AURORA, Colo. (CBS4) – The Aurora Police Department faces a shortage of police officers as crime rises. Wait times on calls for service are also going up in the state’s third largest city.
City leaders say changes are underway.READ MORE: Glenwood Canyon Mudslides Cancel Amtrak's California Zephyr Train Through Colorado Rockies
“We’re having a staffing crisis right now. We’re having to make a lot of adjustments,” Darin Parker, Deputy Aurora Police Chief said.
The retention problem began in 2020. Since January of that year, Aurora has lost 159 trained officers either through retirement, resignation or termination. It’s limiting the ability for police to be proactive.
“We’ve had to take staffing from some of those units,” Parker said.
There are now five police training programs underway with currently 51 recruits. That’s not enough to immediately replenish the force once they graduate. At the same time, police are looking to employ more civilians to do jobs that don’t require the same training as a uniformed officer to free up staff.READ MORE: Colorado Weather: Monsoon Storms Become More Numerous Monday And Tuesday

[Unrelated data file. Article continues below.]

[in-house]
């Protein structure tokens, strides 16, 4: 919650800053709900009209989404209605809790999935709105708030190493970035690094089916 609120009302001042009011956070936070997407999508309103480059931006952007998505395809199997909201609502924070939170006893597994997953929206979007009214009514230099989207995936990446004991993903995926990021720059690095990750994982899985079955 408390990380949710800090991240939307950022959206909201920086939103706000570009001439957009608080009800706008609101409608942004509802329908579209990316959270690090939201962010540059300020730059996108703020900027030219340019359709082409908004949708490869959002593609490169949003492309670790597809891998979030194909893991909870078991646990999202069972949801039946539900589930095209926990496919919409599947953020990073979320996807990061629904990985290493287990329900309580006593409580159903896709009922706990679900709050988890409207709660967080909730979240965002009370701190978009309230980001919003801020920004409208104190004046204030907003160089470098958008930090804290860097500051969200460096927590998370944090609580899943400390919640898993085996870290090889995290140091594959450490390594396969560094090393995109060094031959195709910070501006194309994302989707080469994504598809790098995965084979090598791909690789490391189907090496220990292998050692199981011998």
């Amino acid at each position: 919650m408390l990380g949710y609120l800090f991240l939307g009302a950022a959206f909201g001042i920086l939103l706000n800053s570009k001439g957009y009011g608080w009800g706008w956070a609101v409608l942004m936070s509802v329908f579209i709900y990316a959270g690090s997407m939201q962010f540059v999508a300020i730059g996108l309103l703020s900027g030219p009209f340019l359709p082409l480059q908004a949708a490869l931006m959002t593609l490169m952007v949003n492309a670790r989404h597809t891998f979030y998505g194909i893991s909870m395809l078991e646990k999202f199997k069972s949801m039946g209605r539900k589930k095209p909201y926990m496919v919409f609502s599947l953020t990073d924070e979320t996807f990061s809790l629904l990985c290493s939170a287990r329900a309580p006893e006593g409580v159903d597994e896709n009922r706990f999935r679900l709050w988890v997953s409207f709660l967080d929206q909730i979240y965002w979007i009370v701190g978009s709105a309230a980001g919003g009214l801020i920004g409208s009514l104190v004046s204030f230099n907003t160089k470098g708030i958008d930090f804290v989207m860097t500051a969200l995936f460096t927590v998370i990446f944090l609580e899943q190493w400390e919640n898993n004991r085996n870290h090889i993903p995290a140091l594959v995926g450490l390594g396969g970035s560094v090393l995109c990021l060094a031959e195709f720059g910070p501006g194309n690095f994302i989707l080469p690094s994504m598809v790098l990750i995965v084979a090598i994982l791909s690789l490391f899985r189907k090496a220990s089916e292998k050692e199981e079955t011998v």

“When we can see that there are jobs that civilians can do, when properly trained, but don’t require all the training of a uniformed peace officer, we ought to do it,” Mayor Mike Coffman said.
Coffman also blames crime on the pandemic, hampering police work.
“Part of that spike in crime is due to the fact that we were not arresting people for property crimes during the pandemic,” he explained.
Aurora Police Chief Vanessa Wilson asked city council for more funding to incentivize and retain officers. The mayor hopes to find a way to do that and ensure public safety is not shorthanded.MORE NEWS: Highway 125 In Grand County Closed For Mudslide
“Now that the crime rate is up, people are concerned about crime, and concerned about, ‘where are the police?’ So I’m not hearing about defund the police anymore. What I’m hearing is we need the police in our neighborhood,” Coffman said.